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045. New skull fracture protocol at Oklahoma Children's Hospital reduces admissions and transfers

Authors: Lacey Carter, MD

Introduction:
Children presenting with mild head trauma make up 1-2% of emergency department (ED) visits each year and < 1% require neurosurgical intervention. In an effort to reduce admissions for minor pediatric head trauma, we created and implemented a protocol for isolated skull fracture management in children.Methods: Retrospective review of all patients < 18-years-old was performed, to analyze injury mechanisms and outcomes from June 2016 to May 2017. From this data, a skull fracture protocol was developed and implemented on July 1, 2018 to determine which patients could be discharged from the ED. We analyzed the post-protocol data from September 2018 to December 2020. Penetrating injuries, other injuries requiring admission, surgical intervention, or presenting GCS < 14 were excluded.
Results:
In the pre-protocol analysis, 150 patients were reviewed (mean age 4.5y, range 7d-16y, 61% male). 148 were admitted, of which 81% were discharged within 24 hours. In the 27 months after protocol implementation, 242 patients met criteria (mean age 3.8y, range 5d-17y, 60% male). The protocol was adhered to in 223 patients (92%). 171 were admitted per the protocol and three returned after discharge due to vomiting. Seventeen were admitted although they met discharge criteria. Seventy-one patients were discharged from the ED and two returned with vomiting. None required neurosurgical intervention. Two were inappropriately discharged without neurosurgery consult, but did not return after discharge. No morbidity or mortality was identified post-protocol implementation, and the number of transfers from outside hospitals reduced by 10%. The 71 discharges from the ED, which would have been admitted before the protocol, saved approximately $167,489.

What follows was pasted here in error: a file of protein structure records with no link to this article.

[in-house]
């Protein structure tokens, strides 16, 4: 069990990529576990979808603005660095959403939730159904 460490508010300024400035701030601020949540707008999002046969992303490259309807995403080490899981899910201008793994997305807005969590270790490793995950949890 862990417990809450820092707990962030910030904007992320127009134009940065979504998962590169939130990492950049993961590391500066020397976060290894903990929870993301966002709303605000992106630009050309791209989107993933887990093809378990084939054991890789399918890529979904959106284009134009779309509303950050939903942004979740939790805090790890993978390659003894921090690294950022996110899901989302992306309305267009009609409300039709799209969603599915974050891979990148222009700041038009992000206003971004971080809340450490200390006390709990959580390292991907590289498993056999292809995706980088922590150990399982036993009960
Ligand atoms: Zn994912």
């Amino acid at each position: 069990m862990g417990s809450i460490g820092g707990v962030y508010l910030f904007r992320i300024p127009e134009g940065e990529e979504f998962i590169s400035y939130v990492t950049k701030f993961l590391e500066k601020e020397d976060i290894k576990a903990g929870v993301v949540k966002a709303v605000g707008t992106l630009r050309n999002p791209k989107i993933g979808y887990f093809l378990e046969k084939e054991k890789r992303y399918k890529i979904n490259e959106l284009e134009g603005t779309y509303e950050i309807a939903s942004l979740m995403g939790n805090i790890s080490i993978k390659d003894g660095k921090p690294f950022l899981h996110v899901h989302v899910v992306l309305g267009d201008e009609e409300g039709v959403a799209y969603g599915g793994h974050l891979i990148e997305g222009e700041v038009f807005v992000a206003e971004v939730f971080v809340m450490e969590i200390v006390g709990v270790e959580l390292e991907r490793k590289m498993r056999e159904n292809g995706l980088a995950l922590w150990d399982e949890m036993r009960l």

Conclusion:
Children with isolated non-depressed skull fractures without intracranial hemorrhage can be safely discharged from the ED after a short period of observation and PO challenging. This can be done at outside hospitals or at pediatric medical centers to save transfer and admission costs.